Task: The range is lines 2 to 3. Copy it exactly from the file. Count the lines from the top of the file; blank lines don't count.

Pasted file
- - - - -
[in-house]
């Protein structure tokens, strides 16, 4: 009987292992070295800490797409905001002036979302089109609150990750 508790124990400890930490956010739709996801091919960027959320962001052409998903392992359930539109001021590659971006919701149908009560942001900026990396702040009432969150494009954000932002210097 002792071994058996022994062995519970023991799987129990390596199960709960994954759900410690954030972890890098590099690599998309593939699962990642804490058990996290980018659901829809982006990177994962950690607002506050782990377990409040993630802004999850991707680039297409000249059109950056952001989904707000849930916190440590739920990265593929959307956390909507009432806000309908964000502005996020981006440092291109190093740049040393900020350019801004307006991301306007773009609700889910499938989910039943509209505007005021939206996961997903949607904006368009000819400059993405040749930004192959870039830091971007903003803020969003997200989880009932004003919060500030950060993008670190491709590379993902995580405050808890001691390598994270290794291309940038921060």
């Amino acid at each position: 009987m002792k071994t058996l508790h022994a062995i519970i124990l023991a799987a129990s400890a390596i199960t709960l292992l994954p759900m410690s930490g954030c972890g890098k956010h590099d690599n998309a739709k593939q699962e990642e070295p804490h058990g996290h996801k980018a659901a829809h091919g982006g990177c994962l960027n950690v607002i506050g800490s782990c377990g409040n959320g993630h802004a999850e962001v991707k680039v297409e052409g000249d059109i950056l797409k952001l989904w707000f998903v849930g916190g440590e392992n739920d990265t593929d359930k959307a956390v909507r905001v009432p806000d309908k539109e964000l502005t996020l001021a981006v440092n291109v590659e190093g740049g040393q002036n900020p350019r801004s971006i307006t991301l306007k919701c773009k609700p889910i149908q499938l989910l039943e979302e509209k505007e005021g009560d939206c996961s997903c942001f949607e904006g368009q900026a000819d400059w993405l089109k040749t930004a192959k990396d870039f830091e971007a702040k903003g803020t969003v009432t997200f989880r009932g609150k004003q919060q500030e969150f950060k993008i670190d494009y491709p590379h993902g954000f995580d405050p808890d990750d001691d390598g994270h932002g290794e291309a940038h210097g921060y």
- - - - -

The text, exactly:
């Protein structure tokens, strides 16, 4: 009987292992070295800490797409905001002036979302089109609150990750 508790124990400890930490956010739709996801091919960027959320962001052409998903392992359930539109001021590659971006919701149908009560942001900026990396702040009432969150494009954000932002210097 002792071994058996022994062995519970023991799987129990390596199960709960994954759900410690954030972890890098590099690599998309593939699962990642804490058990996290980018659901829809982006990177994962950690607002506050782990377990409040993630802004999850991707680039297409000249059109950056952001989904707000849930916190440590739920990265593929959307956390909507009432806000309908964000502005996020981006440092291109190093740049040393900020350019801004307006991301306007773009609700889910499938989910039943509209505007005021939206996961997903949607904006368009000819400059993405040749930004192959870039830091971007903003803020969003997200989880009932004003919060500030950060993008670190491709590379993902995580405050808890001691390598994270290794291309940038921060």
């Amino acid at each position: 009987m002792k071994t058996l508790h022994a062995i519970i124990l023991a799987a129990s400890a390596i199960t709960l292992l994954p759900m410690s930490g954030c972890g890098k956010h590099d690599n998309a739709k593939q699962e990642e070295p804490h058990g996290h996801k980018a659901a829809h091919g982006g990177c994962l960027n950690v607002i506050g800490s782990c377990g409040n959320g993630h802004a999850e962001v991707k680039v297409e052409g000249d059109i950056l797409k952001l989904w707000f998903v849930g916190g440590e392992n739920d990265t593929d359930k959307a956390v909507r905001v009432p806000d309908k539109e964000l502005t996020l001021a981006v440092n291109v590659e190093g740049g040393q002036n900020p350019r801004s971006i307006t991301l306007k919701c773009k609700p889910i149908q499938l989910l039943e979302e509209k505007e005021g009560d939206c996961s997903c942001f949607e904006g368009q900026a000819d400059w993405l089109k040749t930004a192959k990396d870039f830091e971007a702040k903003g803020t969003v009432t997200f989880r009932g609150k004003q919060q500030e969150f950060k993008i670190d494009y491709p590379h993902g954000f995580d405050p808890d990750d001691d390598g994270h932002g290794e291309a940038h210097g921060y």